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DIY Flowers: The Dry Run

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practice bouquet

Google tells me that the average cost for wedding flowers runs $1000-$2000. Well, even if I had an extra $2000 I wouldn’t be spending it on flowers, so John and I decided to DIY this part of the wedding. I love buying flowers for our house and arranging them in vases, so how hard could it be? But still, I knew a dry run was important to get an idea of our options as well as how to make bouquets. Here’s my experience and what I’ve learned along the way.

First I had to figure out where I would be getting these bulk, unarranged flowers. John and I made a commitment when we started our wedding planning to put money into local sustainable businesses. And so with that I discovered the Seattle Wholesale Growers Market. They sell wholesale to local florists, from local growers. You need a special buyers pass most of the time, but they’re open to the public Fridays 10-12. This works perfect for us since our wedding is on Saturday, we can get and set up the flowers the day before.

Tip one: Try not to buy all the flowers you see

For a dry run, at least. The wholesale market was essentially a large warehouse with buckets and buckets of flowers. I know flowers aren’t for everyone, but I love them, and I wanted all of them. I was sad to discover that the prices are not at wholesale prices during the time that it’s open to the public, however it was still cheaper than other options, and the quality was outstanding. Below is a photo of peonies I picked up at the produce stand near my house next to the gigantic peonies I picked up at the wholesale market. The little guys on the left were 5 stems from the produce stand for $6.99. The big guys on the right were 5 for $20 from the wholesale market. More expensive, but also they’re so huge you’ll need fewer of them for the big impact.


Tip two: Don’t forget your filler!

In addition to the flowers, I got a bundle of eucalyptus. I love a green bouquet! Then I realized that the Queen Anne’s Lace that they were selling for $13 a bundle grows like a weed outside my house, so I collected my own bundles for free.

Tip three: Let the water sit in the vases for a while before putting the flowers in

my thrift store wedding vases

At some point in watching YouTube videos on flower arranging I learned the tip that you should let your flowers’ water sit for a little while. When water comes out of the tap it gets lots of little air bubbles, and if you stick the flowers in right away you can end up with some sad flowers.

Once the water sat for a few minutes I trimmed the ends of the stems at an angle and put them in the vases randomly to get an idea of the color scheme I had going. And just for fun.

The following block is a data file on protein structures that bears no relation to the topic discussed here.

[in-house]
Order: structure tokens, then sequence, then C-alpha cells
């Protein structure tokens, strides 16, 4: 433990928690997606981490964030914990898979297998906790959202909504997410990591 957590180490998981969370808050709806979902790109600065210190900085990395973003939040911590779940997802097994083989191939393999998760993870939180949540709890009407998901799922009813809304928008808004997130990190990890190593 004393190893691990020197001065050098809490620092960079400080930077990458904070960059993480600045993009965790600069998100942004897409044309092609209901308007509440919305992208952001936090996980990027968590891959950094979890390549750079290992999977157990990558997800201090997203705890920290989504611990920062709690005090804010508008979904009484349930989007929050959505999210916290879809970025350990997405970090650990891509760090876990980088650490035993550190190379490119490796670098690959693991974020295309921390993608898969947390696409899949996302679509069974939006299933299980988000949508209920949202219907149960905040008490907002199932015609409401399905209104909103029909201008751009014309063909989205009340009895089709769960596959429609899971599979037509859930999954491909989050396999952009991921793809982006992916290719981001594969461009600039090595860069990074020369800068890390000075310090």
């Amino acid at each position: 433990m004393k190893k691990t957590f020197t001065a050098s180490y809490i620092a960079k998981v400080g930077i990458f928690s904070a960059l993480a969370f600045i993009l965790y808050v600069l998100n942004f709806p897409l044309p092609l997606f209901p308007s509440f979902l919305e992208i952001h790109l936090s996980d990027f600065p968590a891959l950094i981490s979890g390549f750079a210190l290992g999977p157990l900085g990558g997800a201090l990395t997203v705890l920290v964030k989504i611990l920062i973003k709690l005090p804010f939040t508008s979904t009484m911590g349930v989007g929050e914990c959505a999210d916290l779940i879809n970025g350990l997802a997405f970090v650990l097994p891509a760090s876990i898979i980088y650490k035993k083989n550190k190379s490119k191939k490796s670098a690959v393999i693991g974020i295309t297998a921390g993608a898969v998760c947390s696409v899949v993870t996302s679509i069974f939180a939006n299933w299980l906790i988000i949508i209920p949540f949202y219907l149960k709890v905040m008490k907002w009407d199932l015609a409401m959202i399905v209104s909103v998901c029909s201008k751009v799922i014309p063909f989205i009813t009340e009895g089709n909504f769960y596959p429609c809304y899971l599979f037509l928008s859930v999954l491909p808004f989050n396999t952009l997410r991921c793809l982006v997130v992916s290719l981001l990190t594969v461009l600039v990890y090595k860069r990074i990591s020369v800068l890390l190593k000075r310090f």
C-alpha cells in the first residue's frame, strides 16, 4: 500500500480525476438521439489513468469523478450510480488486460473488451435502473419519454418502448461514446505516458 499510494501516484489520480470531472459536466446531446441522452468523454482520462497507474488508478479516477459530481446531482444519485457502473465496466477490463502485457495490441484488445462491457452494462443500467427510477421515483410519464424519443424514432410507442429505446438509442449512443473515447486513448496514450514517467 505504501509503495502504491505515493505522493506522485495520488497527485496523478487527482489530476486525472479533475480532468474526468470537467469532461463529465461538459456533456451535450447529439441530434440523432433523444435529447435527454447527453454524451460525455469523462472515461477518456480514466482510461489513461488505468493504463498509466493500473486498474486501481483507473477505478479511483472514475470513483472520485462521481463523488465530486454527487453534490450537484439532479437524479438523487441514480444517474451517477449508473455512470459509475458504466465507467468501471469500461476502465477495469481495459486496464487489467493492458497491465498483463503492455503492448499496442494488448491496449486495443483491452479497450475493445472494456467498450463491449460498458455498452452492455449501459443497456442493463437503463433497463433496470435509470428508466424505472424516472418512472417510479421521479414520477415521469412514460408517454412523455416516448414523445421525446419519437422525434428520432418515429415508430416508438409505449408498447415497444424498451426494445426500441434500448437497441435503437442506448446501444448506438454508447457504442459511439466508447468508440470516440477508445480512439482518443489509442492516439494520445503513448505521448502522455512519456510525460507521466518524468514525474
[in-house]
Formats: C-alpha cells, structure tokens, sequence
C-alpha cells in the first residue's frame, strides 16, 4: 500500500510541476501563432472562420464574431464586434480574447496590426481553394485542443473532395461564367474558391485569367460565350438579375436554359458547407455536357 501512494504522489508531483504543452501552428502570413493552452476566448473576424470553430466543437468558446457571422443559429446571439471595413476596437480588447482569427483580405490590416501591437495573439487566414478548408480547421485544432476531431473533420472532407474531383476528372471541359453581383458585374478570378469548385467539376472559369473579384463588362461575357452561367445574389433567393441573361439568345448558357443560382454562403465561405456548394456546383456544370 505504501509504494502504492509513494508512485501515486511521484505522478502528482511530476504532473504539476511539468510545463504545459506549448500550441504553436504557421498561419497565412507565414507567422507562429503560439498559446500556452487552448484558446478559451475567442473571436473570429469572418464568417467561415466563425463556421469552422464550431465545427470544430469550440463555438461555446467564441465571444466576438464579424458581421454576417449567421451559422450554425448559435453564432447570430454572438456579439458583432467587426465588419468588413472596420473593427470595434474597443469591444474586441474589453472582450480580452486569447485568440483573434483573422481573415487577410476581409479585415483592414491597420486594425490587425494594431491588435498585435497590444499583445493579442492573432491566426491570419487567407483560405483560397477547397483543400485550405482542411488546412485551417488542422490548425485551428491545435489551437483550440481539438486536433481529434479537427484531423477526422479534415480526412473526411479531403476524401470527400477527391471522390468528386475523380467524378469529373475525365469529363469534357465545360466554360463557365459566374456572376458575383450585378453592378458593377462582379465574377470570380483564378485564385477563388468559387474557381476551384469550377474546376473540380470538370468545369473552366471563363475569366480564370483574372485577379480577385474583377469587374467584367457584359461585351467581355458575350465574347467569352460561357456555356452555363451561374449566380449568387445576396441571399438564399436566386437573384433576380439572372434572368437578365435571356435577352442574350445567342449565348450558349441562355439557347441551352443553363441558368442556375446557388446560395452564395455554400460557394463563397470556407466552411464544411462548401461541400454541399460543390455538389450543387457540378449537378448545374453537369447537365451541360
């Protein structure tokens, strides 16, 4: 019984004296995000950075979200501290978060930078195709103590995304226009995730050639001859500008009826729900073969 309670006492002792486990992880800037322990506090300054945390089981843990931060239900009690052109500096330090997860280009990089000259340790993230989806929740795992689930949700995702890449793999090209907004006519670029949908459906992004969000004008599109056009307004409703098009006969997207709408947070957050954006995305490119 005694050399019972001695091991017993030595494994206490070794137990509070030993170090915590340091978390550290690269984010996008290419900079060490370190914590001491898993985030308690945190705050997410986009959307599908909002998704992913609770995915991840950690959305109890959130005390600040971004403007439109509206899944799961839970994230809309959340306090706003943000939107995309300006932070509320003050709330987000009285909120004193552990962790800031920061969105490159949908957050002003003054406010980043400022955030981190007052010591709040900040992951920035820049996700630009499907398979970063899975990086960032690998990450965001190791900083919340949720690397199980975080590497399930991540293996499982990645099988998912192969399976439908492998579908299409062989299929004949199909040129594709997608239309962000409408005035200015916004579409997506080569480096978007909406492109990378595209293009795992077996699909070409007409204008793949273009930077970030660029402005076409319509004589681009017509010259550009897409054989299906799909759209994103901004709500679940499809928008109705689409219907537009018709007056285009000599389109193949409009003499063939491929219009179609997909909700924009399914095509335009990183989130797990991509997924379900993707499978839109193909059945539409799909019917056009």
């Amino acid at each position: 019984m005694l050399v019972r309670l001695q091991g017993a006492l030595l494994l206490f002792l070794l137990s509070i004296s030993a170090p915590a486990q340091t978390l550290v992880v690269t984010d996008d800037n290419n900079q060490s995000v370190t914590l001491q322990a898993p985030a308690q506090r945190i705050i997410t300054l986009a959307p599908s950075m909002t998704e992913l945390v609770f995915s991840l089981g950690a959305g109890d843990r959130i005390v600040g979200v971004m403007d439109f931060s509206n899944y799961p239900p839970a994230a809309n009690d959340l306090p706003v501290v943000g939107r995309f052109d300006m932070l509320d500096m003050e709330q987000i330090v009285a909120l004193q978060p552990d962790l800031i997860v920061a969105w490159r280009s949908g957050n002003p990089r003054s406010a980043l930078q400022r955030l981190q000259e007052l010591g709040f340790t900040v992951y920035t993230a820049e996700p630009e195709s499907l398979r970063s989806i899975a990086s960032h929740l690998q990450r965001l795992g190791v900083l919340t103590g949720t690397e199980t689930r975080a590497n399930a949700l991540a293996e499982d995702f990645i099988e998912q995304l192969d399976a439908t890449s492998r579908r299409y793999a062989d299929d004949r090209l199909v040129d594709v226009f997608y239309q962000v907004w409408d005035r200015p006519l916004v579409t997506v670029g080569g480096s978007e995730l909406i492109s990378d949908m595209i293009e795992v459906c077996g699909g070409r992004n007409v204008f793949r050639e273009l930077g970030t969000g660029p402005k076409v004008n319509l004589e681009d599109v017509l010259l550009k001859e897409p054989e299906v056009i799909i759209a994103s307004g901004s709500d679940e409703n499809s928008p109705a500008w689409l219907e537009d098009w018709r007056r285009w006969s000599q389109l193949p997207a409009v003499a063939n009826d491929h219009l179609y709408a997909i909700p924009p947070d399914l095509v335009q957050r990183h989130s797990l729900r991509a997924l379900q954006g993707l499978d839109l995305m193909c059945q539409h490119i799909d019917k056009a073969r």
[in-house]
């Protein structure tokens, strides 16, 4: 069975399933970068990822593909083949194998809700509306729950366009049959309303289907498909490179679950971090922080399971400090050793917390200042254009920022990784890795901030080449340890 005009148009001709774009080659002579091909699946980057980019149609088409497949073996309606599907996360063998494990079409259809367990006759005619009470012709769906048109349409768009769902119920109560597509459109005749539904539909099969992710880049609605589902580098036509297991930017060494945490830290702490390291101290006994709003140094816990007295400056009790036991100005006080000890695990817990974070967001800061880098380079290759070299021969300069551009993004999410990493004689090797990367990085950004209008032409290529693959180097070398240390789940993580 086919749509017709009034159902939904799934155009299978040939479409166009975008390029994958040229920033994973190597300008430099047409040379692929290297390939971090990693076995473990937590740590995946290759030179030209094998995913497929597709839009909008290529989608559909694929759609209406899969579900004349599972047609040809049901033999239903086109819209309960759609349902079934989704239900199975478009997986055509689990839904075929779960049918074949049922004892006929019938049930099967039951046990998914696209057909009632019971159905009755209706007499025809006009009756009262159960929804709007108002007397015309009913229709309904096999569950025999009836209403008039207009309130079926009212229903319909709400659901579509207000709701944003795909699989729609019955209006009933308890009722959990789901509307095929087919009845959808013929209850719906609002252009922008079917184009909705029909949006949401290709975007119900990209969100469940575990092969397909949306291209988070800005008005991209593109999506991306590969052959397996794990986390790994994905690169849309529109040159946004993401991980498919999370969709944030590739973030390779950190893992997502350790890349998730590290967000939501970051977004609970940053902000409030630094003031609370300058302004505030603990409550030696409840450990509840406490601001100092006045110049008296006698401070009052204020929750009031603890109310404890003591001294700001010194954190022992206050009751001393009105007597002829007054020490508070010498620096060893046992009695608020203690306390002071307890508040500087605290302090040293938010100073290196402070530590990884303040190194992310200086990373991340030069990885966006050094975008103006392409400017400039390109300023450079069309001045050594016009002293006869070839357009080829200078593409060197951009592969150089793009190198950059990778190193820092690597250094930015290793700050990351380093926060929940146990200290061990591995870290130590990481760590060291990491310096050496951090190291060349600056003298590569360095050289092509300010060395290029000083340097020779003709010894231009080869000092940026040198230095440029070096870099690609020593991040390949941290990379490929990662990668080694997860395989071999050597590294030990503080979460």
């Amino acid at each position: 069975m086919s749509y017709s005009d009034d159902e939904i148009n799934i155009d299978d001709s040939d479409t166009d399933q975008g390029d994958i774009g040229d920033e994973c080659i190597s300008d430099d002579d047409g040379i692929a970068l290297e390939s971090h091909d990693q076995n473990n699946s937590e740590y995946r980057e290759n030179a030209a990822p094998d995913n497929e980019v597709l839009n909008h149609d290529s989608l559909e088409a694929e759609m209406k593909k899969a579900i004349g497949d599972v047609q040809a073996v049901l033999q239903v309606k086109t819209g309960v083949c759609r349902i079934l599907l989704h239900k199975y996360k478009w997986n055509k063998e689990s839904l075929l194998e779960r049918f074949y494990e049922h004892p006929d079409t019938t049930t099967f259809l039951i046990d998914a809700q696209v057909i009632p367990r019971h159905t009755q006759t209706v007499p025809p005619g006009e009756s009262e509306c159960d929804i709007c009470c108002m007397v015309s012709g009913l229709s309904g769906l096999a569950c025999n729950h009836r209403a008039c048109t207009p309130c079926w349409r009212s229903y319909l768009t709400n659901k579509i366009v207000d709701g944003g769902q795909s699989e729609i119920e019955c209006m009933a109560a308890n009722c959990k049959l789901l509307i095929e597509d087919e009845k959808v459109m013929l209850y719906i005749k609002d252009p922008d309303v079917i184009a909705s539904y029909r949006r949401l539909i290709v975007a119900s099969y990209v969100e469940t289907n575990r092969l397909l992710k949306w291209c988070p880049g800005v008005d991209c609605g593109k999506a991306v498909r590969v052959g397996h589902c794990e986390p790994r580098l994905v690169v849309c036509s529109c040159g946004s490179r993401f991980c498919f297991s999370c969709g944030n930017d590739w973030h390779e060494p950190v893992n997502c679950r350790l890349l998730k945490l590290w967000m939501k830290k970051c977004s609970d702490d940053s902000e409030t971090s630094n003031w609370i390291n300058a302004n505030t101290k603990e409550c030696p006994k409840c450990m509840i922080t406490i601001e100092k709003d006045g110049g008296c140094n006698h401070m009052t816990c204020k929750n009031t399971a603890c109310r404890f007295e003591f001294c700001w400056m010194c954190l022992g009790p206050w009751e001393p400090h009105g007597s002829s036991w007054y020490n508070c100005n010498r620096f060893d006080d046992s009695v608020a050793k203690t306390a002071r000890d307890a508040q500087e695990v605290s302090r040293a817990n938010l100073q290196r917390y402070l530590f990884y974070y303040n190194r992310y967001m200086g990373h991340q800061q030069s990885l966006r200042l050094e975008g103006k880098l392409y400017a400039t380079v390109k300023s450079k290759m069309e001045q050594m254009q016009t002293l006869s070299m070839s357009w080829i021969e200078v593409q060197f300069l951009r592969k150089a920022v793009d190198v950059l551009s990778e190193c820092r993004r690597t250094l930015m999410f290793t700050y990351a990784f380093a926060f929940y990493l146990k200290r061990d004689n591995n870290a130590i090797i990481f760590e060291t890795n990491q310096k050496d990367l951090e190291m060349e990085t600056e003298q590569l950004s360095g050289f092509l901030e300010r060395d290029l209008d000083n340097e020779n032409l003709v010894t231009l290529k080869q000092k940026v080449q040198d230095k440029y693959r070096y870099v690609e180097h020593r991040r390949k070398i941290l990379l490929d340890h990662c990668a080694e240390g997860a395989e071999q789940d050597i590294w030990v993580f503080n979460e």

my practice flowers

Then came time to make the bouquets. I have never made a bouquet before, so it was a lot of YouTube videos, Pinterest tips and playing around. Here’s how I made mine:


1. First I trimmed off all the leaves from the stems, leaving me with flowers on a naked stem.

clip the leaves

2. I chose about 3 flowers to be the base of the bouquet, arranged them in a way I liked, and then taped them with floral tape. Not too high up that it’ll be visible once the bouquet it done, but not so far down that it’s useless. Now, floral tape was not as easy to use for me as the internet had me expecting it to be. It’s supposed to wrap around and stick to itself, but it kept coming up. I’m not sure if I was doing it wrong or the tape I got was no good, but there was a learning curve for me to get it to work.

the base

3. Then I just added flowers and greens around in a spiral in whatever way the mood struck. It was helpful to hold it out from me every couple of flowers and see which side needed another color, which side was getting too fat, etc. Once you get going it’s pretty easy to tuck flowers in here, pull flowers out there, etc.

the work in progress

4. Once I was happy with it, I wrapped the stems with more dreaded floral tape, nice and snug. I then wrapped a ribbon around that whole thing and pinned the end with regular sewing pins, stuck in at an angle. Next time I’ll put a little less floral tape/cover it entirely.

the finishing touch

5. I cut the ends of the bouquet to be uniform and stuck it in a vase with enough water that the stems are drinking but the ribbon isn’t getting wet. I’ve heard that it’s helpful to put your flowers in the fridge, but I decided to leave my bouquets out since we won’t have access to refrigeration on the wedding weekend. I wanted to see how they’ll fare for 24 hours without refrigeration.


Overall I spent $80 and got enough flowers for 2 bouquets and enough extra to have little vases all over the house.

our creations


is a preschool teacher. When she's not working, studying, or wedding planning, she can be found treasure hunting at thrift stores, drawing, reading, hiking, and camping.